The application of selected invertebrates as indicators of ecosystem change due to veld fires / K.M. Botha
Botha, Kirstin Margret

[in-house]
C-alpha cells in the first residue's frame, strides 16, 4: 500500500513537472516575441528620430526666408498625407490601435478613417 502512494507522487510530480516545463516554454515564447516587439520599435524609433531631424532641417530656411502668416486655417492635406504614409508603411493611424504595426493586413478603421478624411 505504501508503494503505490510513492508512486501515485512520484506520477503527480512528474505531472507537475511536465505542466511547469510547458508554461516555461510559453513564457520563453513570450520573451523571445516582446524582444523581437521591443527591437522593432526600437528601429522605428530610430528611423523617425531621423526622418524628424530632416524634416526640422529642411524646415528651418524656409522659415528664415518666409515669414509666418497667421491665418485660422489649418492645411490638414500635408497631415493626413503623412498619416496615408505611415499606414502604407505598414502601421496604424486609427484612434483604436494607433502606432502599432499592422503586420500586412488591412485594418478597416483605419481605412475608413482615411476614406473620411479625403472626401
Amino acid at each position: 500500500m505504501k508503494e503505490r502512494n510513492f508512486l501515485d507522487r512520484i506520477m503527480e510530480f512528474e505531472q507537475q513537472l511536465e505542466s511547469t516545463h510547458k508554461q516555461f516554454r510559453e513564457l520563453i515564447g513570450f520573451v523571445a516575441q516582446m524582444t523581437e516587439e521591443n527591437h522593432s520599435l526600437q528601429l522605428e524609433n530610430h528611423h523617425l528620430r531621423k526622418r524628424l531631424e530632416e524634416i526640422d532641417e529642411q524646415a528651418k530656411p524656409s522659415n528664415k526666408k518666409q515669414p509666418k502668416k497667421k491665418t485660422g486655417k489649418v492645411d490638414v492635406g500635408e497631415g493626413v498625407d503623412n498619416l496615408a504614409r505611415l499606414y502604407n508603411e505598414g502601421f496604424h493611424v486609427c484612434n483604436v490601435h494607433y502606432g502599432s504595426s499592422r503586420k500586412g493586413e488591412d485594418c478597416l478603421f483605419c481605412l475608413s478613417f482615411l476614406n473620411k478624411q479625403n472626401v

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The quality of terrestrial invertebrates as indicators for the detection of ecological change associated with disturbance is widely acknowledged. Invertebrates, at the community level, are often more sensitive to changes than are plants or vertebrates. Both ants and beetles have been studied extensively; changes in ant community composition have been applied successfully as an indication of restoration success. Ants are ideal due to their high abundances and diversity, their ecological importance at all trophic levels, their relative sampling and sorting ease and their sensitivity to ecological change. A detailed understanding of community dynamics greatly facilitates the correct interpretation of signals provided by indicator taxa. Beetles to a great extent, are useful ecological or biodiversity indicators and have been adopted as suitable indicators in environmental monitoring and assessment, as well as to facilitate the evaluation of conservation of biodiversity in landscapes subjected to harvesting. It is well known that ground-dwelling beetle assemblages (especially ground and rove beetles) are sensitive to habitat structure, microclimate and biodiversity management strategies. The use of bio-indicators with regard to land management is becoming increasingly common in ecological studies, because the results obtained can hopefully provide a framework of reference for the prediction of ecosystem response and the means to select the best land use practices. Such predictions will become useful when considering the consequences of ecological perturbations such as fire regimes, bush encroachment, grazing, mining activity, etc. The objectives of this particular study are to determine the effect that past fire treatments may have had on vegetation structure and how ant and beetle assemblages respond to such changes, and what such changes in habitat structure mean in terms of increased bush density. It is expected that the results obtained will provide an indication of the manner in which ecosystem change affects bio-indicator community assemblages, and how this can be applied with regard to future restoration efforts. These organisms were sampled by means of pitfall traps placed within strategic sites varying in vegetation composition and sampled over a number of days. The content of each trap was sorted to genus level, and where possible, to species level and their application of selected invertebrates as indicators of ecosystem change due to veld fires, species richness, abundance and composition determined. The data obtained was analysed statistically using STATISTICA, CANOCO, PRIMER and Microsoft Excel. Four sites with different burn histories were selected: an unburnt site, one burnt in 2002, one burnt in 1997, and one burnt in 1992. Soil characteristics were found to be relatively homogenous throughout all the sample sites, while each of the burn treatment replicates could be characterised by a particular plant structural arrangement. With regards to the ant assemblages, both in terms of species composition and functional group composition, low species diversity appeared to segregate the 1997 burn treatment replicates markedly from the other three burn treatments, with a high degree of species dominance exhibited by Anaplolepis steingroeveri. The ants seem to indicate higher species diversity in the burn treatment sites that had a more diverse vegetation structure. This occurrence however seems to alter over time after a fire incident, before returning to as close to its original state as possible. The beetles, however, displayed very haphazard assemblages, and did not show any discernable significant results that may be used to describe the environmental parameters in question.The reaction of the ants seemed to occur over an extended period of time, with immediate effects of the burn being an increase in non-specialised and opportunistic species abundances, possibly due to a decrease in competition with other species and taxa. Changes in ant assemblages became more apparent after seven years of the burn incident, seemingly linked to structural changes in the plant community. Ant species diversity increased again at the twelve year recovery time, with and associated change in plant habitat structure. The ants thus, in conclusion, show significant results towards indicating a response to habitat change brought on by fire. It is a requirement that this experiment be replicated in order to establish more discernable patterns. Additional recommendations to improve on this study are also discussed.
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